Because of the simplicity of determining a mode of operation with software in dependence upon the presence of a jamming transmission, the timing diagram does not benefit from switching between modes during a single frame.

During a duration wherein the presence of the software-generated signal is detected and the presence of the second signal is other than detected, the GPS receiver is operated in a first mode of operation 550. The first mode of operation referring to the “SIGN/MAG” mode of operation allowing for valid GPS data 553 to be acquired outside the occurrence of transmitter bursts 552.

Typically valid GPS data is received for approximately ⅞ of the entire frame in GSM transmission. Once the jamming transmission has ended and the software-generated signal indicating the presence of jamming is other than received, the first mode of operation 550 results again.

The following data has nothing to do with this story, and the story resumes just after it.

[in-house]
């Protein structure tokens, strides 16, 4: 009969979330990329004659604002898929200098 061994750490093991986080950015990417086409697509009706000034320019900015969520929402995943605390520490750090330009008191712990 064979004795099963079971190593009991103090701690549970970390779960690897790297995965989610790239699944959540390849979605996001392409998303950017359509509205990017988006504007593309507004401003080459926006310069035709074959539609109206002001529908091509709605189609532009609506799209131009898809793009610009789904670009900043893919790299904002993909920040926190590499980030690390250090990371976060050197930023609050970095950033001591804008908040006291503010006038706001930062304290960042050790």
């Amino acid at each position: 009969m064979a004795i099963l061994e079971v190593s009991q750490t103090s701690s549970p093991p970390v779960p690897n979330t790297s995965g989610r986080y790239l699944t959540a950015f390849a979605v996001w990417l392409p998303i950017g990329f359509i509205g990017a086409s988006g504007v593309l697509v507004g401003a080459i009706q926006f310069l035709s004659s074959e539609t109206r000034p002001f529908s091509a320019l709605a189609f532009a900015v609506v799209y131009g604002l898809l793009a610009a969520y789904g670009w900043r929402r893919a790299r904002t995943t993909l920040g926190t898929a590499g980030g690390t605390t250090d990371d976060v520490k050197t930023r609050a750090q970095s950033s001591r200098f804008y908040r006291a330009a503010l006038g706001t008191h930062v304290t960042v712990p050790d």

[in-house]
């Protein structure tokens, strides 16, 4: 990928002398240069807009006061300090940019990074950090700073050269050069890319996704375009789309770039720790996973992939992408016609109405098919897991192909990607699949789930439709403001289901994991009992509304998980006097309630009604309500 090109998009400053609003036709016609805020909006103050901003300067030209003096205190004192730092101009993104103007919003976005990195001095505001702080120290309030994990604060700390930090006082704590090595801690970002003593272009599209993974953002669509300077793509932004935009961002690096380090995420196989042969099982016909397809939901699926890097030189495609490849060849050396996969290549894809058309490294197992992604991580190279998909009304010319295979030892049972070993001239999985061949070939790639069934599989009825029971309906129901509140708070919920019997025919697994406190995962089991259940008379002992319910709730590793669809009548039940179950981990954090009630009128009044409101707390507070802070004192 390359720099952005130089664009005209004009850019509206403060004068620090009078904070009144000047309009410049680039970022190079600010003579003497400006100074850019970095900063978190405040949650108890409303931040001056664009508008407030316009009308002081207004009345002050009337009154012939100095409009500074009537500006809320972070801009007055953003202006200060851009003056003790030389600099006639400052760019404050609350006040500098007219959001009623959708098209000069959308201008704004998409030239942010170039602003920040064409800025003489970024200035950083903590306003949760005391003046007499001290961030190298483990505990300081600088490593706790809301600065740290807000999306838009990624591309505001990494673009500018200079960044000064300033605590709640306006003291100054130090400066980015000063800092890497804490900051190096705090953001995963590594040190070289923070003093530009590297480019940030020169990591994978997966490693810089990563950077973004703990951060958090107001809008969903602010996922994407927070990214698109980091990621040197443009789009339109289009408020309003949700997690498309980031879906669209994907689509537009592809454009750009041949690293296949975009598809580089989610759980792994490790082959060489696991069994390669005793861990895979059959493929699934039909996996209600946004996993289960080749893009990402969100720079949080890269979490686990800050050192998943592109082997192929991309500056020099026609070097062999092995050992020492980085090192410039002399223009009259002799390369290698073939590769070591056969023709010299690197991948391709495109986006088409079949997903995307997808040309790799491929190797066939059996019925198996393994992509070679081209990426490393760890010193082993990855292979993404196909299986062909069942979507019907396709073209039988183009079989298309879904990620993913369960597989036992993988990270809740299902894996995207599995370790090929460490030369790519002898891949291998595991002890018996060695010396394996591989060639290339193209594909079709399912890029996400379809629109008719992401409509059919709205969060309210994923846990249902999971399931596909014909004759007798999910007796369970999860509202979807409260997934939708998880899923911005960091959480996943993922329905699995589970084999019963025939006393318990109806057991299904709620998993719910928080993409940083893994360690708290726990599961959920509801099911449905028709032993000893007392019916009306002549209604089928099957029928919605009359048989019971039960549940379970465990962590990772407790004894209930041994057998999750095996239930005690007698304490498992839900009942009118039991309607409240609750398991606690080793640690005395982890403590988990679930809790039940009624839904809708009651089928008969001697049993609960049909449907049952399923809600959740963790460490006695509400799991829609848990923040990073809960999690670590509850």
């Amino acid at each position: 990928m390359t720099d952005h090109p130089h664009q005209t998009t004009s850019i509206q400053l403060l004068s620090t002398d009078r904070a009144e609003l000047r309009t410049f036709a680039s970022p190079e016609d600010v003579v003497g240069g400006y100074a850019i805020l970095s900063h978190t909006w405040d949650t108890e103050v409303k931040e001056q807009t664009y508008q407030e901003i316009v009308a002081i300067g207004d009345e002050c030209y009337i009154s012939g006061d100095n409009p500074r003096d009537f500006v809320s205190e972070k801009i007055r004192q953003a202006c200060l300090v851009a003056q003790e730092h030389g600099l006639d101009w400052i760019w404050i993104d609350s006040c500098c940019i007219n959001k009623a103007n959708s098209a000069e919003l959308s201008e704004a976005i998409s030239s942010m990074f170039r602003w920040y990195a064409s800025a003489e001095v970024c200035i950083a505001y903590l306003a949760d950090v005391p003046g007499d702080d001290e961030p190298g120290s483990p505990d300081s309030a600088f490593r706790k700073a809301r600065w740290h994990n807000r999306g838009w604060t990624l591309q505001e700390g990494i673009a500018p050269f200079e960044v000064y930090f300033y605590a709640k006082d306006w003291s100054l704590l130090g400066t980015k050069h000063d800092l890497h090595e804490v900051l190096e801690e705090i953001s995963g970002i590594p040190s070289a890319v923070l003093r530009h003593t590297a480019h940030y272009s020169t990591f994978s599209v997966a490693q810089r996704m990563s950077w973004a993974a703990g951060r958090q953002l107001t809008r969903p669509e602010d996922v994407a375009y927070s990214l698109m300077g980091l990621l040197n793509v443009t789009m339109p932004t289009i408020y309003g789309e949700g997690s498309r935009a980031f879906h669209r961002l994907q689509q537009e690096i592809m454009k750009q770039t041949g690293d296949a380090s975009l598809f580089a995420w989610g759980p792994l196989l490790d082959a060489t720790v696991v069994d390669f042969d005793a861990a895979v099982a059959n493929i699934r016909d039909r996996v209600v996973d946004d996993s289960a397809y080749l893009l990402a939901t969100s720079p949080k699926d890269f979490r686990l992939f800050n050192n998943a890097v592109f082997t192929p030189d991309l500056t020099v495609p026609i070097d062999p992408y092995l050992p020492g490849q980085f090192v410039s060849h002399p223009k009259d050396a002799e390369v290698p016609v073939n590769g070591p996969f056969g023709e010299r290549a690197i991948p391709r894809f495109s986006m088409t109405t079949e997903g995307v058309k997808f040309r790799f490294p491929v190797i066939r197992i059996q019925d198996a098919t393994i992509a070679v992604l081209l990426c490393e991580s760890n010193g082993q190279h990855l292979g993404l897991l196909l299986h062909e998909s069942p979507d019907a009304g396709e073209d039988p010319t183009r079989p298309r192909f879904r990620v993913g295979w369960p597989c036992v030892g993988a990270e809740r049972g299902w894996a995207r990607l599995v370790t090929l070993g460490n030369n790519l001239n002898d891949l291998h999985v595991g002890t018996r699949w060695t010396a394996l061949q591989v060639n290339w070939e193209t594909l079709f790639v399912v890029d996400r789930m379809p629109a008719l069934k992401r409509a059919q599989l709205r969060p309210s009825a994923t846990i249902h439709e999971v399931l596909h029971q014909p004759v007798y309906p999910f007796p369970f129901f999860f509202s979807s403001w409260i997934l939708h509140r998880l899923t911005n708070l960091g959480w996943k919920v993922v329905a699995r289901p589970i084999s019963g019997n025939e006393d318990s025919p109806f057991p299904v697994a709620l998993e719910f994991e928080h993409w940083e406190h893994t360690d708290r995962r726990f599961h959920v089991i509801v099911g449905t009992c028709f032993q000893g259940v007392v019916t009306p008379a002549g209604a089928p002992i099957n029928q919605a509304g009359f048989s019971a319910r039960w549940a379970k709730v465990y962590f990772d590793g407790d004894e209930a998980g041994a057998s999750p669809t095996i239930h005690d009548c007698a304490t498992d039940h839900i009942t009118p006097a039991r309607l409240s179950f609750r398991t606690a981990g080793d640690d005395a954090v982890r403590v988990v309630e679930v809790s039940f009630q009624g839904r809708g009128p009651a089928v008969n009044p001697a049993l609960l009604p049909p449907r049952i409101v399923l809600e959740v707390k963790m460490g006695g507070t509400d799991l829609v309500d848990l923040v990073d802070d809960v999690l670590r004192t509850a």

Alternatively, a hardware signal is provided relating to a presence of a jamming signal. Such a hardware signal allows for accurate switching between the first mode of operation and the second mode of operation. Further alternatively, a software-generated signal and a hardware signal are used in conjunction one with another to facilitate switching between modes based on both a presence of a jamming signal and a presence of a transmission in progress.

Alternatively, the embodiments above are applied to minimizing the effect of other transmitters on GPS receivers including Time Division Multiple Access (TDMA) and General Packet Radio Service GPRS or EDGE transmitters.

Numerous other embodiments may be envisaged without departing from the spirit or scope of the invention.

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Classifications
U.S. Classification342/19, 342/357.68, 342/357.48, 342/357.59, 342/357.42, 342/357.29
International ClassificationG01S7/36, G01S19/11, G01S19/29, G01S19/46, G01S19/05, G01S19/21
Cooperative ClassificationG01S19/21, H03G2201/706, H03G3/3078, H04K3/90, H04K2203/16, H04K3/224
European ClassificationG01S19/21, H04K3/90, H03G3/30E5, H04K3/22B